|CD Term||Last Week’s Top National Rate||This Week’s Top National Rate||Change|
|6 months||2.32% APY||2.32% APY||no change|
|1 year||2.50% APY||2.50% APY||no change|
|2 years||3.00% APY||3.00% APY||no change|
|3 years||3.25% APY||3.25% APY||no change|
|5 years||3.64% APY||3.64% APY||no change|
The Federal Reserve hiked the federal funds rate by an unusually large three-quarters of a percentage point on June 15, on top of two previous increases this spring. As a result, CD rates bolted dramatically higher from March to May, and then again two weeks ago. Certificate rates are expected to continue rising over the coming year, but have mostly taken a breather these past two weeks.
CD rates since the end 2021 haven’t just climbed, they’ve multiplied, with this week’s top rates double or even triple what the best CDs were paying six months ago. Take 3-year CDs, for example. The highest rate on a nationally available 3-year CD was 1.11% in late December. Today, the top-paying 36-month certificate boasts a rate of 3.25%.
Note that the “top rates” quoted here are the highest nationally available rates Investopedia has identified in its daily rate research on hundreds of banks and credit unions. This is much different than the national average, which includes all banks offering a CD with that term, including many large banks that pay a pittance in interest. Thus, the national averages are always quite low, while the top rates you can unearth by shopping around are often 10 to 12 times higher.
The Federal Reserve and CD Rates
Every six to eight weeks, the Federal Reserve’s rate-setting committee holds a two-day meeting. One of the primary outcomes of the eight gatherings throughout the year is the Fed’s announcement on whether they are moving the federal funds rate up, down, or unchanged.
The federal funds rate does not directly dictate what banks will pay customers for CD deposits. Instead, the federal funds rate is simply the rate banks pay each other when they borrow or lend their excess reserves to each other overnight. However, when the federal funds rate is somewhat higher than zero, it provides an incentive for banks to look to consumers as a potentially cheaper source of deposits, which they then try to attract by raising savings, money market, and CD rates.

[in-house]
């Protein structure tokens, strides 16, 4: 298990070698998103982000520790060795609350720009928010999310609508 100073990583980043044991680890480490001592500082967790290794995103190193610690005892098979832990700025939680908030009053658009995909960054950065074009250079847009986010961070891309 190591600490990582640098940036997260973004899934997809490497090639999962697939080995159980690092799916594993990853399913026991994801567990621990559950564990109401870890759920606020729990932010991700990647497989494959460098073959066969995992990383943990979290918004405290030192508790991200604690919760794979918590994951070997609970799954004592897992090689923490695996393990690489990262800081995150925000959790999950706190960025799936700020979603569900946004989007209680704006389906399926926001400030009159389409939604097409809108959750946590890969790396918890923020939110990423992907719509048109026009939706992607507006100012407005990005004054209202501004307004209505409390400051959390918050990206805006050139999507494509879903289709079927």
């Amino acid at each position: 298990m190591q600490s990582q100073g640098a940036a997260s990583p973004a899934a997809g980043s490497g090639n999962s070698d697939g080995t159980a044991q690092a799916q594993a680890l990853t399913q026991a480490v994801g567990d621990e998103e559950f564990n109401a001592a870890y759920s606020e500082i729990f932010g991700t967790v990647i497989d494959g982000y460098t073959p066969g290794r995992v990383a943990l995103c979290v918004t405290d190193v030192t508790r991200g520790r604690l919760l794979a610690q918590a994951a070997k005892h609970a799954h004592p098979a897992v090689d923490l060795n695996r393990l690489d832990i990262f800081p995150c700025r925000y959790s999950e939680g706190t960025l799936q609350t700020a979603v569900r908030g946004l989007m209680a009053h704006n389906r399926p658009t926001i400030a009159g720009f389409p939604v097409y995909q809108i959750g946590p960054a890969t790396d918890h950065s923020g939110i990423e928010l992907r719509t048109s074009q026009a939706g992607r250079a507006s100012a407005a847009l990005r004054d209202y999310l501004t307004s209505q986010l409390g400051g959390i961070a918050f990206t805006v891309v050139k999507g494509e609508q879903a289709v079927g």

At the start of the pandemic, the Fed announced an emergency rate cut to zero percent, as a way to help the economy stave off a financial disaster. And for a full two years, the federal funds rate remained at zero percent.
But in March 2022, the Fed initiated a 0.25% rate increase and indicated it would be the first of many. By the May 2022 meeting, the Fed was already announcing a second increase, of 0.50% this time. But both of those of hikes were just a prelude to the larger 0.75 percentage point hike the Fed announced in mid-June.
Before the Fed makes any rate change, there is usually a reasonable understanding of what they’ll unveil before they actually announce it. As a result, many banks and credit unions start making anticipatory rate increases, while others opt to wait until the rate hike is cemented.
The next Fed meeting announcement will be made on July 27.
What Is the Predicted Trend for CD Rates?
The Fed’s rate increases in March and May were just the beginning. Raising rates is a way to fight inflation, and with US inflation running exceptionally hot right now, the Fed is publicly planning to implement a series of numerous rate hikes through 2022, and likely into 2023.
Specifically, it’s expected the Fed will initiate two more major rate hikes, and then perhaps three smaller increases before the year ends. That could take the federal funds rate from its current 0.75% level to 2.50%, or even higher.
While the Fed rate doesn’t impact long-term debt like mortgage rates, it does directly influence the direction of short-term consumer debt and deposit rates. So with several 2022 hikes still to come, one would expect CD rates to rise considerably higher as this year progresses.
That doesn’t mean you should avoid locking in a CD now. But it does mean you should consider shorter-term certificates, so that you’ll be able to capitalize on higher rates that become available in the not-too-distant future. Another option is to consider a special CD type, sometimes called a “raise your rate CD” or “step-up CD”, which allows you to activate one rate increase on your existing CD if rates go considerably higher.
Rate Collection Methodology Disclosure
Every business day, Investopedia tracks the rate data of more than 200 banks and credit unions that offer CDs to customers nationwide, and determines daily rankings of the top-paying certificates in every major term. To qualify for our lists, the institution must be federally insured (FDIC for banks, NCUA for credit unions), and the CD’s minimum initial deposit must not exceed $25,000.